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From Grain to Flume Tank: Analyzing the Hydrodynamic Behavior of Carbonate Sediments

Abstract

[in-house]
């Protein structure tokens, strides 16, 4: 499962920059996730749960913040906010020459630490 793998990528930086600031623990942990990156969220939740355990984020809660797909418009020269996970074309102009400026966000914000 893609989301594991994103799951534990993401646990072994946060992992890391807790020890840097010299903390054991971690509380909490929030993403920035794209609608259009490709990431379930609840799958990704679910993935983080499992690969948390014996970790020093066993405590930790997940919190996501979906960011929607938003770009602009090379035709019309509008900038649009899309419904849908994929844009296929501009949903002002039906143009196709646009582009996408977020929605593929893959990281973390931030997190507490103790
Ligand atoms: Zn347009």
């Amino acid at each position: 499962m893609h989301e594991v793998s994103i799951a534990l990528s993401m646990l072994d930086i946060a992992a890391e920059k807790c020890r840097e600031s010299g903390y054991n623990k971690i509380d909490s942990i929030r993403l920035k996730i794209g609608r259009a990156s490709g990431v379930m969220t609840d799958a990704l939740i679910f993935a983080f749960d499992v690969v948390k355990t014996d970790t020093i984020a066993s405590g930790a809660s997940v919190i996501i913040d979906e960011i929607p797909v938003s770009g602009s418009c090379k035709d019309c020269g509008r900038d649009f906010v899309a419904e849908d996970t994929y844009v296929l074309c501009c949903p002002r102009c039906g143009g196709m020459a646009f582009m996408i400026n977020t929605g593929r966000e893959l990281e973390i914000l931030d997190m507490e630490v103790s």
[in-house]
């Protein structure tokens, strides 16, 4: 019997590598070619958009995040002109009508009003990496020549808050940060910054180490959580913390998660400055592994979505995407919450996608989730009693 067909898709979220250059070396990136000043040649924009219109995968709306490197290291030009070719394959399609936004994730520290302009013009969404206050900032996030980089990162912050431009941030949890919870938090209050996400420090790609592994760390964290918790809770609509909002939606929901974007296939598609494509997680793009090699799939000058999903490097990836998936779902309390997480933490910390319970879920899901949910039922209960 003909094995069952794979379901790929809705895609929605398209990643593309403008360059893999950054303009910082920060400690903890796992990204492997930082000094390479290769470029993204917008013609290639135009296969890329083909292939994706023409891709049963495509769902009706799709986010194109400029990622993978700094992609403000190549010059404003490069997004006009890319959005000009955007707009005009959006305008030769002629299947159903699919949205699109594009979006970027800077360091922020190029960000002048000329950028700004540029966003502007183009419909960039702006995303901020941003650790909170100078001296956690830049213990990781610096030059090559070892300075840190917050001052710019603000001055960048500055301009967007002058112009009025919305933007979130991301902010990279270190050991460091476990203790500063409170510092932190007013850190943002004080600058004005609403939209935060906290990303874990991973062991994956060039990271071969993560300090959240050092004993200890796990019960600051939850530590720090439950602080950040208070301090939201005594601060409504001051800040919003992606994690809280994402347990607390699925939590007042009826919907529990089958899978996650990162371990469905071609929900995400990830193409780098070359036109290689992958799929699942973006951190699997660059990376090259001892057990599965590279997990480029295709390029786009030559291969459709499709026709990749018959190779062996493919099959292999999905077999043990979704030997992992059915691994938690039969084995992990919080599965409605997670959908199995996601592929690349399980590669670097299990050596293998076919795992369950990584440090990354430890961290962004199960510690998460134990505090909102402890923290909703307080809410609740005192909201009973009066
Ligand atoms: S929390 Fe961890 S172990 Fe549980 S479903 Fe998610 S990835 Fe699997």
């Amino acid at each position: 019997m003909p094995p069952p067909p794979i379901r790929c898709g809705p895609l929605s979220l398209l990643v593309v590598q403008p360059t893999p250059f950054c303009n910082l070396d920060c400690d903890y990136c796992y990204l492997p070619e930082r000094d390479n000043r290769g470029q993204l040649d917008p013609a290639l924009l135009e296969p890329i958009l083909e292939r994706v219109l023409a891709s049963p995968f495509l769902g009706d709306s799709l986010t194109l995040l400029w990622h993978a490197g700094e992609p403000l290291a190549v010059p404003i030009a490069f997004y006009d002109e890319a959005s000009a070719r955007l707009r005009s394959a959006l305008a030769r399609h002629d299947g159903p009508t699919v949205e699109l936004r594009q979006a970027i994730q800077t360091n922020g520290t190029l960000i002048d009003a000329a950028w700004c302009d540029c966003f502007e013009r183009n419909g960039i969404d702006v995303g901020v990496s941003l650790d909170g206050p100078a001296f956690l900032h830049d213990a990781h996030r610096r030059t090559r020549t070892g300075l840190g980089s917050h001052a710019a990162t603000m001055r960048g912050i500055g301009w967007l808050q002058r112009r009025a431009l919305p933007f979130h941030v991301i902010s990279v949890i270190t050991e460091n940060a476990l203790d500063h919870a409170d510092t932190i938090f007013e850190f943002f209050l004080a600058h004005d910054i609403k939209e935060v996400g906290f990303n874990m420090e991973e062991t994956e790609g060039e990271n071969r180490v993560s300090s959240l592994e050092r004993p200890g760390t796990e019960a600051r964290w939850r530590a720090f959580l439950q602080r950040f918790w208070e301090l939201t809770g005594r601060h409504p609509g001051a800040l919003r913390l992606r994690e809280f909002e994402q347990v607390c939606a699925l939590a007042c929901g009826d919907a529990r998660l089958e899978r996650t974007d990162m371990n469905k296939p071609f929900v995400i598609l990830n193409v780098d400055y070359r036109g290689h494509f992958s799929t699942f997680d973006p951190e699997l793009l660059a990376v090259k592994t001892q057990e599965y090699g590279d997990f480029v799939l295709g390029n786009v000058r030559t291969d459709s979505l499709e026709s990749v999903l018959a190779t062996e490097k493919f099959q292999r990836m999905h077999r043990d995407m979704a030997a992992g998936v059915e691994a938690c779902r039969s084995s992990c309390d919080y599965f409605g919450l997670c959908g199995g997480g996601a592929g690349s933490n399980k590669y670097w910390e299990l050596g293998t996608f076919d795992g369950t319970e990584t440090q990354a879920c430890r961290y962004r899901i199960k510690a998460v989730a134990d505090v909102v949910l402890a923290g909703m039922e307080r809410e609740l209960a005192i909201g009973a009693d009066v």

Particle-transporting subaqueous density flows depositing calciturbidites occur in a variety of deep-water carbonate environments and can form thick sedimentary successions that host important hydrocarbon reservoirs worldwide (e.g. Adriatic Sea, Red Sea, China Sea). To understand the porosity and permeability distribution within calciturbidite reservoirs it is important to capture the hydraulic particle-sorting patterns. In siliciclastic turbidite systems these processes have been extensively studied, but the depositional mechanisms of calciturbidite systems remain underexplored. Carbonate sedimentary systems produce a heterogenic spectrum of skeletal and non-skeletal particles varying in density, size and shape; the latter including three orders of scale: form, roundness and surface texture. To understand the hydrodynamic behavior of carbonate particles feeding carbonate gravity flows, the settling velocities of individual grains, the behavior of sand/mud mixtures during confined settling, and flume-tank experiments were investigated using muds and sands from the Bahamas, Moorea (French Polynesia), and Favignana (Italy). Settling velocity and shape analysis characterizing the hydrodynamic behavior of particles showed that the falling velocity of a settling particle is not only controlled by density and grain size. Particle shape measured in terms of elongation and flatness, e.g. Zingg-shape classes (spheres, rods, discs, and blades) is equally important. Flattened shapes settle relatively slow while rods and equant shapes fall faster. A sequential set of falling regimes could be developed based on particle shape and Reynolds number. The confined grain settling experiments repeatedly showed three texturally different sediment intervals: (A) fairly ungraded grain- to packstones, often inversely graded, (B) normally graded grain- to packstones, and (C) normally graded wackestones to poorly graded floatstones. Grain-size segregation was most efficient in suspensions with a sediment concentration below 20%, with high carbonate-mud content further lowering the critical sediment concentration for suppressed particle-size segregation to occur. The grain-size distribution data obtained during the flume-tank experiments showed a strong link between mud content, sorting trends, and permeability. However, more experiments are needed to fully capture the sorting processes and relate them to the hydrodynamic behavior of individual grains and confined settling conduct of mud/sand mixtures.